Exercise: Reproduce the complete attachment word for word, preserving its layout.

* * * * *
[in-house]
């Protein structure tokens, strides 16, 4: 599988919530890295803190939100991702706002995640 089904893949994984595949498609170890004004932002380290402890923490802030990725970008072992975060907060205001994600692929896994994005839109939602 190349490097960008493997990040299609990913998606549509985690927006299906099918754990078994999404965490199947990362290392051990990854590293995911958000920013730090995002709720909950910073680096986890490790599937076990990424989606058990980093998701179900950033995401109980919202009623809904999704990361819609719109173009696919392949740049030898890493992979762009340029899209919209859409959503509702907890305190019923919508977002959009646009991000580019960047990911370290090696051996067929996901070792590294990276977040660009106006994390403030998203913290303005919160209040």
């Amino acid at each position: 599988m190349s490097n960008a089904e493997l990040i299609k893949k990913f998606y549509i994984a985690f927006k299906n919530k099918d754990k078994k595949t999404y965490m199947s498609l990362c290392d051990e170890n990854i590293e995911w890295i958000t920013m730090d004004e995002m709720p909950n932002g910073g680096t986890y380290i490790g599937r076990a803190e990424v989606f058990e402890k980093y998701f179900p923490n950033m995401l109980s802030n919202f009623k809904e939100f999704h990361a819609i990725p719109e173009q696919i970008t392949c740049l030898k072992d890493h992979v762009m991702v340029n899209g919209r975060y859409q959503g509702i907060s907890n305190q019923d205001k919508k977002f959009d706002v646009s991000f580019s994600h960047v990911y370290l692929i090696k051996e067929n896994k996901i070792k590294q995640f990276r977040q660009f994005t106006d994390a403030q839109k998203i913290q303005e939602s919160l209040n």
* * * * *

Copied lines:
[in-house]
């Protein structure tokens, strides 16, 4: 599988919530890295803190939100991702706002995640 089904893949994984595949498609170890004004932002380290402890923490802030990725970008072992975060907060205001994600692929896994994005839109939602 190349490097960008493997990040299609990913998606549509985690927006299906099918754990078994999404965490199947990362290392051990990854590293995911958000920013730090995002709720909950910073680096986890490790599937076990990424989606058990980093998701179900950033995401109980919202009623809904999704990361819609719109173009696919392949740049030898890493992979762009340029899209919209859409959503509702907890305190019923919508977002959009646009991000580019960047990911370290090696051996067929996901070792590294990276977040660009106006994390403030998203913290303005919160209040």
């Amino acid at each position: 599988m190349s490097n960008a089904e493997l990040i299609k893949k990913f998606y549509i994984a985690f927006k299906n919530k099918d754990k078994k595949t999404y965490m199947s498609l990362c290392d051990e170890n990854i590293e995911w890295i958000t920013m730090d004004e995002m709720p909950n932002g910073g680096t986890y380290i490790g599937r076990a803190e990424v989606f058990e402890k980093y998701f179900p923490n950033m995401l109980s802030n919202f009623k809904e939100f999704h990361a819609i990725p719109e173009q696919i970008t392949c740049l030898k072992d890493h992979v762009m991702v340029n899209g919209r975060y859409q959503g509702i907060s907890n305190q019923d205001k919508k977002f959009d706002v646009s991000f580019s994600h960047v990911y370290l692929i090696k051996e067929n896994k996901i070792k590294q995640f990276r977040q660009f994005t106006d994390a403030q839109k998203i913290q303005e939602s919160l209040n």